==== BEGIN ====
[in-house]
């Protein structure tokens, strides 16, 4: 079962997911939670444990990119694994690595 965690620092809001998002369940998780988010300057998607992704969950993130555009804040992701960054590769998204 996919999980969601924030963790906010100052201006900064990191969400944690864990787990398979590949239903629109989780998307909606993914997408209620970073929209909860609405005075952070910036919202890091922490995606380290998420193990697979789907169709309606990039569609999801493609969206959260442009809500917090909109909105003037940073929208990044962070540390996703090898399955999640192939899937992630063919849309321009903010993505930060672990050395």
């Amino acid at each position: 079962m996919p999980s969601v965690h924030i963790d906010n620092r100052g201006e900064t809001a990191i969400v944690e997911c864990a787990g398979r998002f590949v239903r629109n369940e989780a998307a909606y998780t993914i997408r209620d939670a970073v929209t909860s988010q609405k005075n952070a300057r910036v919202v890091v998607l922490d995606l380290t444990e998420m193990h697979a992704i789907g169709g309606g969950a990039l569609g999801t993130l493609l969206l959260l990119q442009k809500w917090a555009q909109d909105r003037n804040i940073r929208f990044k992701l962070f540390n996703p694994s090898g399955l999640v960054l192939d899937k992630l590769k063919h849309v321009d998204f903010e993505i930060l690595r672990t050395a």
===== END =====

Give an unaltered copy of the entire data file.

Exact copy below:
[in-house]
């Protein structure tokens, strides 16, 4: 079962997911939670444990990119694994690595 965690620092809001998002369940998780988010300057998607992704969950993130555009804040992701960054590769998204 996919999980969601924030963790906010100052201006900064990191969400944690864990787990398979590949239903629109989780998307909606993914997408209620970073929209909860609405005075952070910036919202890091922490995606380290998420193990697979789907169709309606990039569609999801493609969206959260442009809500917090909109909105003037940073929208990044962070540390996703090898399955999640192939899937992630063919849309321009903010993505930060672990050395």
């Amino acid at each position: 079962m996919p999980s969601v965690h924030i963790d906010n620092r100052g201006e900064t809001a990191i969400v944690e997911c864990a787990g398979r998002f590949v239903r629109n369940e989780a998307a909606y998780t993914i997408r209620d939670a970073v929209t909860s988010q609405k005075n952070a300057r910036v919202v890091v998607l922490d995606l380290t444990e998420m193990h697979a992704i789907g169709g309606g969950a990039l569609g999801t993130l493609l969206l959260l990119q442009k809500w917090a555009q909109d909105r003037n804040i940073r929208f990044k992701l962070f540390n996703p694994s090898g399955l999640v960054l192939d899937k992630l590769k063919h849309v321009d998204f903010e993505i930060l690595r672990t050395a």